The combined results of WP4 and 5 so far demonstrate the initial building of the proposed imaging platform to allow in vivo imaging of immunomodulatory therapies in cancer and IMIDs.

WP6 drafted or already submitted the clinical trial protocols and worked extensively on making the sites ready for execution of the clinical studies across sites. Moreover, the trial in rheumatoid arthritis is already ongoing.

WP7 continued to assess the relevant ethics requirement for research activities at all partners.
It is too early within the project to report about actual results of the project that have societal / economic impact. The overall progress beyond the state of art will be:

Impact on advancing the field of immune cell imaging
1. Immune-Image will deliver a systematic immunotracer generation platform and ensure that the platform endures beyond Immune-Image.
2. Ready-to-use set of validated PET and OI tracers will be produced. Additionally, MRI approaches to assess immunotherapy will be developed.
3. Immune-Image will produce regulatory accepted standardised protocols with validated immune-imaging approaches.

Advancing clinical and healthcare practice, improving European citizens' health and wellbeing, and making these sustainable
Immune-Image will provide insights into the immunological status of individual patients, which will lead to prediction of response to therapeutic interventions and provide insights into individual therapy responses. The patient will benefit with optimised therapies, increased safety and prevention of unnecessary side effects.

Boost & optimise drug discovery
The immunotracers resulting from Immune-Image will find immediate application in clinical trials, especially phase I and II. There, the immunotracers will be used to visualise and quantify the impact of immunotherapy on specific targets and immunological pathways, thereby reducing ambiguity in the evaluation of immunotherapy efficacy. This will lead to a reduction in the duration and costs of drug development and attract clinical research of pharmaceutical companies with new immune therapies in Europe.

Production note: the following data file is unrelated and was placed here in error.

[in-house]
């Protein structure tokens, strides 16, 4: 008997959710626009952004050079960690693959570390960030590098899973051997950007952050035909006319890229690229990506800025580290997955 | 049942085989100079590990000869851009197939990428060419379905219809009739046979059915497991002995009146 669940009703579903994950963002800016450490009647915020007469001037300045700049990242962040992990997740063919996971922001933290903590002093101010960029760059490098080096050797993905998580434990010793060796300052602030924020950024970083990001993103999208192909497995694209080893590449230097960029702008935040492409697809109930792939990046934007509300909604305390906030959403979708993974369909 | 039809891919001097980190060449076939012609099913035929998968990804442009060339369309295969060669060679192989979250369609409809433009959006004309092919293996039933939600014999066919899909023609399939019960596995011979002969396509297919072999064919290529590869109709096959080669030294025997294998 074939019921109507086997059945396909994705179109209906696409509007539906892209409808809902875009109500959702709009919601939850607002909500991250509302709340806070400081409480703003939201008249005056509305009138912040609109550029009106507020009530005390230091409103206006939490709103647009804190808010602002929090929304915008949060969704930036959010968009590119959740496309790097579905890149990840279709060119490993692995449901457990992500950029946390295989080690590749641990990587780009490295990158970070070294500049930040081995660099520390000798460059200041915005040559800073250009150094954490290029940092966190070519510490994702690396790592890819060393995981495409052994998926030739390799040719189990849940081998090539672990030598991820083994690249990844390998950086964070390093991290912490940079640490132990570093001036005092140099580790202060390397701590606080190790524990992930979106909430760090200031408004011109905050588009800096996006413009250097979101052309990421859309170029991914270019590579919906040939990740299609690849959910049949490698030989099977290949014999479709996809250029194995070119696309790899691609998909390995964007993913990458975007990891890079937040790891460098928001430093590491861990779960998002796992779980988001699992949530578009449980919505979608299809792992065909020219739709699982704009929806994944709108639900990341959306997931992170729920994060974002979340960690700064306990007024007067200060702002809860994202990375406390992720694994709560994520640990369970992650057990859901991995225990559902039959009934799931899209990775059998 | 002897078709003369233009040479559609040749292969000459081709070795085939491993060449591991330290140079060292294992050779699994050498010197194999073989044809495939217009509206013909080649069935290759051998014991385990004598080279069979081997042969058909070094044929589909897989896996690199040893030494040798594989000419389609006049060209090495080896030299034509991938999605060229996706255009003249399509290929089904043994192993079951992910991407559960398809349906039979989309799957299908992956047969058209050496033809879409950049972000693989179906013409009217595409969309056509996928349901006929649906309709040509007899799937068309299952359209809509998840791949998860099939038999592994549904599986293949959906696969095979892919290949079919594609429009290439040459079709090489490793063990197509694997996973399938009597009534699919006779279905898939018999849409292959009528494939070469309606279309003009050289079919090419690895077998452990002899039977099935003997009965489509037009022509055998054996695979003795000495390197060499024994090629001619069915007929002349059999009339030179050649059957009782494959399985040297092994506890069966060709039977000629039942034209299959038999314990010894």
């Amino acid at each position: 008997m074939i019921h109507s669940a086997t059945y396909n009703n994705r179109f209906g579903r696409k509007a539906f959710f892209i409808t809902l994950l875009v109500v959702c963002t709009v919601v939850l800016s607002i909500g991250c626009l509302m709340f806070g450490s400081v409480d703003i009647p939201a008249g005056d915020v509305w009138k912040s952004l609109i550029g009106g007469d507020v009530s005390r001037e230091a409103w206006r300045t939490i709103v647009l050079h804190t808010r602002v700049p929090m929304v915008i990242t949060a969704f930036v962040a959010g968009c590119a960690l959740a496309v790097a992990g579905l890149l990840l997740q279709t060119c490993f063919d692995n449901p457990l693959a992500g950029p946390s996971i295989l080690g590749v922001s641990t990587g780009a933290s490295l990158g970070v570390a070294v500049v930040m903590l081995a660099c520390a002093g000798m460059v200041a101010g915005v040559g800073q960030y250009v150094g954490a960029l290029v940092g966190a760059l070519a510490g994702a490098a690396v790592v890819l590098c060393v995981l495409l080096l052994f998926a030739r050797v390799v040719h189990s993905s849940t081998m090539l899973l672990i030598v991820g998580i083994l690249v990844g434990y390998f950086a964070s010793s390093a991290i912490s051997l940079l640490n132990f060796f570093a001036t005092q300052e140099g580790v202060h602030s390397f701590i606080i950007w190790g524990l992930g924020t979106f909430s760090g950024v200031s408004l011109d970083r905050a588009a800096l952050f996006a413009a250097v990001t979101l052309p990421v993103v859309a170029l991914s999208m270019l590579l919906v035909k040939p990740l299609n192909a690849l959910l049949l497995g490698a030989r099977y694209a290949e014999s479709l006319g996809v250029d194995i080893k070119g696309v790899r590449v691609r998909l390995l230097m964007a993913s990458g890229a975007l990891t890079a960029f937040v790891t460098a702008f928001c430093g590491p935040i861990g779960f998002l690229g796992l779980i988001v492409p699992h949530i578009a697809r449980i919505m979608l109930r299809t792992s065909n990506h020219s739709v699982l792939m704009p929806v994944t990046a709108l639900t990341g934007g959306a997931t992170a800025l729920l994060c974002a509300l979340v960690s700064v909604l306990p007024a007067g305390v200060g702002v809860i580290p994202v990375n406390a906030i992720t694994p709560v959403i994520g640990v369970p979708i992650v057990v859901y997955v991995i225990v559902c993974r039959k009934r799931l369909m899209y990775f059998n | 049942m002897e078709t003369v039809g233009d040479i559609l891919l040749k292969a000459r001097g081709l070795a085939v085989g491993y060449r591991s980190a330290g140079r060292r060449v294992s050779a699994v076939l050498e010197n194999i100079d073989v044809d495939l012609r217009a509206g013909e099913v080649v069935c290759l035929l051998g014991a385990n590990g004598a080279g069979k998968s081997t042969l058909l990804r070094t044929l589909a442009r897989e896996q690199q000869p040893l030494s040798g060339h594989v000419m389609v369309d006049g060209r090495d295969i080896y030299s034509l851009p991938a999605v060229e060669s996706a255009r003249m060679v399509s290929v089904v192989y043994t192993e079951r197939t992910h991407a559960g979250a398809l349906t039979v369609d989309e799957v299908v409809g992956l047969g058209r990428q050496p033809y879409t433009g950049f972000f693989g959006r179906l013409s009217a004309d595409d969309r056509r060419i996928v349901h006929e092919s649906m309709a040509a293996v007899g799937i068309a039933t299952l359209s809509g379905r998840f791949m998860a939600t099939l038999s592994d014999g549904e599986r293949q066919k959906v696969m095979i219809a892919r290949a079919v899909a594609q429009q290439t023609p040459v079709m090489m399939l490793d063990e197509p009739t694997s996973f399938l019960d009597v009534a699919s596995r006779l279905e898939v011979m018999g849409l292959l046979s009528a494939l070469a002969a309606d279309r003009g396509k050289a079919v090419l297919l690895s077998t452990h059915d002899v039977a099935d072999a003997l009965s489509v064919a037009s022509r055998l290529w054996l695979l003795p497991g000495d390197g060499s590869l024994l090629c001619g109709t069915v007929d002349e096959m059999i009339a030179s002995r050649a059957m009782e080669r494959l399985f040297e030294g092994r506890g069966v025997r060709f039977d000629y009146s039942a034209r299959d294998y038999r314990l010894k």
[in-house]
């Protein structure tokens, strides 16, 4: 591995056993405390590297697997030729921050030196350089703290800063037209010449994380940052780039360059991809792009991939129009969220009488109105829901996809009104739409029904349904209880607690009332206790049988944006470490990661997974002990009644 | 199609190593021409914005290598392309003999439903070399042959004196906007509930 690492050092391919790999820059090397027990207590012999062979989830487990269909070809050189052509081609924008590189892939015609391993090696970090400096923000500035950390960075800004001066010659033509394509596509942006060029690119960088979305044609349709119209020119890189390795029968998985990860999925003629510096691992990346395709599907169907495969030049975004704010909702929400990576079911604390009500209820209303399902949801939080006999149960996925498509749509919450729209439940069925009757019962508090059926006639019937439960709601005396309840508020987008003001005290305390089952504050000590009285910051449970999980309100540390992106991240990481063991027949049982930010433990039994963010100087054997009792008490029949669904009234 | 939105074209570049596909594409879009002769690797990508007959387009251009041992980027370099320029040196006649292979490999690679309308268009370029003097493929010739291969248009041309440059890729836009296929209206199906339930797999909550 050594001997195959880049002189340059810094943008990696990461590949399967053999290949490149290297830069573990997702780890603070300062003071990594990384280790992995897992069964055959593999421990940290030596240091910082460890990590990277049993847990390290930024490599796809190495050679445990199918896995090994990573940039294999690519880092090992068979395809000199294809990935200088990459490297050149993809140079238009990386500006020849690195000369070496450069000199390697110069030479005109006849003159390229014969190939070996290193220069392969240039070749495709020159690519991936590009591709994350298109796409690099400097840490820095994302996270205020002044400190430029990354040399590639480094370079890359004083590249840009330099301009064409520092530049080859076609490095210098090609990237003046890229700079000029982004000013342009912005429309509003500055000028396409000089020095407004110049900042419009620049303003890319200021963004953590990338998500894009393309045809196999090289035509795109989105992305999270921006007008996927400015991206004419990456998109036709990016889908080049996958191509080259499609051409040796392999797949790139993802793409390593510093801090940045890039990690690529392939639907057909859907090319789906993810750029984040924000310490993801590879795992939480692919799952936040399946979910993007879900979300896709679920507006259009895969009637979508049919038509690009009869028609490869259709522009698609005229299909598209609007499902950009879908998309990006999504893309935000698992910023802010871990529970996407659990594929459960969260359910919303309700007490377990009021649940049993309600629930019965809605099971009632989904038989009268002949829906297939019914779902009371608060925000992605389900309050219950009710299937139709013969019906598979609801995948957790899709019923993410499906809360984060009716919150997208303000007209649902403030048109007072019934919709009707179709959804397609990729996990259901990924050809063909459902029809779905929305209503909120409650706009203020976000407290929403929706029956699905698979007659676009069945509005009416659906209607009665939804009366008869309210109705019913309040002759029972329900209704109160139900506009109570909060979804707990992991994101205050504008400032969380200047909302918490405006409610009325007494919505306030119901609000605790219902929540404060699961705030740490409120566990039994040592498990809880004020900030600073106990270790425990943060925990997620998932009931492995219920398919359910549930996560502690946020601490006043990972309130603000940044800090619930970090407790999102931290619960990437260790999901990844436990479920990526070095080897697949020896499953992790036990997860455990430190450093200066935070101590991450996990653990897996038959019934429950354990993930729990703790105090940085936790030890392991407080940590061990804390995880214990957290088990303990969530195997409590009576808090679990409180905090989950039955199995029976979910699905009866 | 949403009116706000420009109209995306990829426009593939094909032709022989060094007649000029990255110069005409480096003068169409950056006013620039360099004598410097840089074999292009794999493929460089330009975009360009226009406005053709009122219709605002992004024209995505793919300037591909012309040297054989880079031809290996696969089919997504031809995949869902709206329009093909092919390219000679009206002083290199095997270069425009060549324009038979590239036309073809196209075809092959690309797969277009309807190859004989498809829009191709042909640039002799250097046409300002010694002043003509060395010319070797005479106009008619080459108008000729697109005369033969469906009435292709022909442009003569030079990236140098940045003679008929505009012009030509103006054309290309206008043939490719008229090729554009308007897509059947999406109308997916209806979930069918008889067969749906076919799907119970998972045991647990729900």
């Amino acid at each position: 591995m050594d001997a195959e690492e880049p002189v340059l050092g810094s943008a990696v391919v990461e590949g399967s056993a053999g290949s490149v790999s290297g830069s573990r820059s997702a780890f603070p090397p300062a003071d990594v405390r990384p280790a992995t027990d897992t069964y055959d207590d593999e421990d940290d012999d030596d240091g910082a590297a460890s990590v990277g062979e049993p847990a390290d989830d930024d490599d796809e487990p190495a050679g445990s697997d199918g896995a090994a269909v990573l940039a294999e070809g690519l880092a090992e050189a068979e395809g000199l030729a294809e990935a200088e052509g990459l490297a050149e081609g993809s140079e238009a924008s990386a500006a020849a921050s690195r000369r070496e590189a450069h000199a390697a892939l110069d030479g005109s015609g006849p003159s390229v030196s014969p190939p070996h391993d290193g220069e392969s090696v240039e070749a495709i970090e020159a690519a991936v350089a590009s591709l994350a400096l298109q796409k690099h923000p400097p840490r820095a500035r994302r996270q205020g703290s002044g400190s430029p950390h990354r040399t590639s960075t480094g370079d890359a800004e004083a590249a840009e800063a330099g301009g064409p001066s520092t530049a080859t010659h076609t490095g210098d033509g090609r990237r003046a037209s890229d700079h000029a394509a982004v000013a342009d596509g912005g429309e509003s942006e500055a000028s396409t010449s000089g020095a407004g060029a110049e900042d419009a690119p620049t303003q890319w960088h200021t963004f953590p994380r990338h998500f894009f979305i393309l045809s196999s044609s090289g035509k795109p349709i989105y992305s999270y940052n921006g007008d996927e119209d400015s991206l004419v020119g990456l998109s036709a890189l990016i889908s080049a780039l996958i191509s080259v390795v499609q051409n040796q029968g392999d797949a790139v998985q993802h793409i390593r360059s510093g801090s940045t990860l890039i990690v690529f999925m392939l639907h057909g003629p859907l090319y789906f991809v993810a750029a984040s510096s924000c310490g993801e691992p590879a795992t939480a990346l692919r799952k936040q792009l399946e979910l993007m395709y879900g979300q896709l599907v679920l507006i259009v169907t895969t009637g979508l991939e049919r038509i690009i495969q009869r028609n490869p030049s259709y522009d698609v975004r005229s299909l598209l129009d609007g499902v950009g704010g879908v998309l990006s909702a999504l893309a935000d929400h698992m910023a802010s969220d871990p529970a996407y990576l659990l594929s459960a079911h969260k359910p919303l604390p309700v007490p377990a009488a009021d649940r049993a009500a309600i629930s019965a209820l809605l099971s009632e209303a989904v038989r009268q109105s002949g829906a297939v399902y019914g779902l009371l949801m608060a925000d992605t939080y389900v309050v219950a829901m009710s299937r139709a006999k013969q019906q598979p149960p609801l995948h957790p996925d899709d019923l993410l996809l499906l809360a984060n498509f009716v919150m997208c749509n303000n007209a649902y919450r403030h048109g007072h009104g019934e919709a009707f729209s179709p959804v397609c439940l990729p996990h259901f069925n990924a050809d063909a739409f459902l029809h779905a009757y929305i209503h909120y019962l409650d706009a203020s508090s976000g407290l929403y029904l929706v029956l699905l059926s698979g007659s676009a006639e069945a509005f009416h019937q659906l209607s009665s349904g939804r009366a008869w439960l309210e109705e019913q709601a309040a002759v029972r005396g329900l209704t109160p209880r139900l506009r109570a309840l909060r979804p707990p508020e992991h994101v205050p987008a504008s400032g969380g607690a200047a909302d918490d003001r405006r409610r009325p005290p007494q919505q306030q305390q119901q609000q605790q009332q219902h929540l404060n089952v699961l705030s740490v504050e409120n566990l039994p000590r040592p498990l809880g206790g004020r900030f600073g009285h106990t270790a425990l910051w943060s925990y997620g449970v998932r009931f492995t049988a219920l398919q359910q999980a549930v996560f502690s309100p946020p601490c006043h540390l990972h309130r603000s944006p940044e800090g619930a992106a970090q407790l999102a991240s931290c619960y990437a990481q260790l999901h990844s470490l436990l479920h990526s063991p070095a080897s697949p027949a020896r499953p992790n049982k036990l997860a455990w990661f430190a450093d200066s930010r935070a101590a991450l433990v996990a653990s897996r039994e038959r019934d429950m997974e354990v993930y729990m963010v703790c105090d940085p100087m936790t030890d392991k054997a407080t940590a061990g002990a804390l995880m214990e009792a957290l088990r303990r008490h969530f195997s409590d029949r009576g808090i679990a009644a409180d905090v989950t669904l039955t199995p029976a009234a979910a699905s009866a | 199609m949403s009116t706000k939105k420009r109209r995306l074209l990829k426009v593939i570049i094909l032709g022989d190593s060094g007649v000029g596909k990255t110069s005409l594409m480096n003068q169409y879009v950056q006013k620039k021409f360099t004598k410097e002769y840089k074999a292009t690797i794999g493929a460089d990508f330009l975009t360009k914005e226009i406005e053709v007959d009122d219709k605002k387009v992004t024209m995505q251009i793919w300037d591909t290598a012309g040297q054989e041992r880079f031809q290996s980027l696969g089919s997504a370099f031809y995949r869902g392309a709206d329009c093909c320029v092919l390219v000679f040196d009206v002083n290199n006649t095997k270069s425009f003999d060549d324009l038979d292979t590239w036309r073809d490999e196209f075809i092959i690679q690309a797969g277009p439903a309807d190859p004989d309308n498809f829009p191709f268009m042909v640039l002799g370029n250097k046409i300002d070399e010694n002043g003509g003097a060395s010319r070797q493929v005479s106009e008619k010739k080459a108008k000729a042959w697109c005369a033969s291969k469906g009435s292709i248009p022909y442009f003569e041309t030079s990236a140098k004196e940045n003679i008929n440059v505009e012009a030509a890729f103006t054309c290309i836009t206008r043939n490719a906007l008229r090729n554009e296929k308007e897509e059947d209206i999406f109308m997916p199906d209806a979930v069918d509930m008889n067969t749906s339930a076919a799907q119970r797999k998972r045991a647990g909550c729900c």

Impact on basic & translational research
We envision Immune-Image will generate a number of academic demonstration studies, which will lead to opportunities for the development of novel therapeutic interventions. The results of Immune-Image will enable and facilitate R&D activities relevant to other diseases that have an immunological component. Finally, within Immune-Image new scientists in the field will be trained, who will drive future research.

Strengthening competitiveness and industrial leadership and addressing specific societal challenges
1. The immunotracer development platform will be used for addressing additional immune system-driven healthcare challenges. This will result in the creation of new jobs and attract additional private investments.
2. Immune-Image will facilitate trans-disciplinary and trans-sectoral collaboration and will boost the development of appropriate business models and generate the desired economic and employment impact at a global level.
3. Support European industrial leadership to successfully compete in the immunotherapy market worldwide .
4. We will actively reach out to European SMEs that focus on immunotherapy drug development to involve them within Immune-Image.
5. Support economic growth of industry by reducing unnecessary costs. For example, visualisation and quantification of the impact of therapy on specific sites and pathways is expected to decrease ambiguity in the evaluation of treatment efficacy in early stage clinical trials.
6. Increase awareness of the benefits that molecular imaging with immunotracers can create for patients and for all EU citizens.
Figure B: Overview on interactions between all work packages within Immune-Image.
Figure A: Scheme of the sustainable and flexible Immune-Image platform.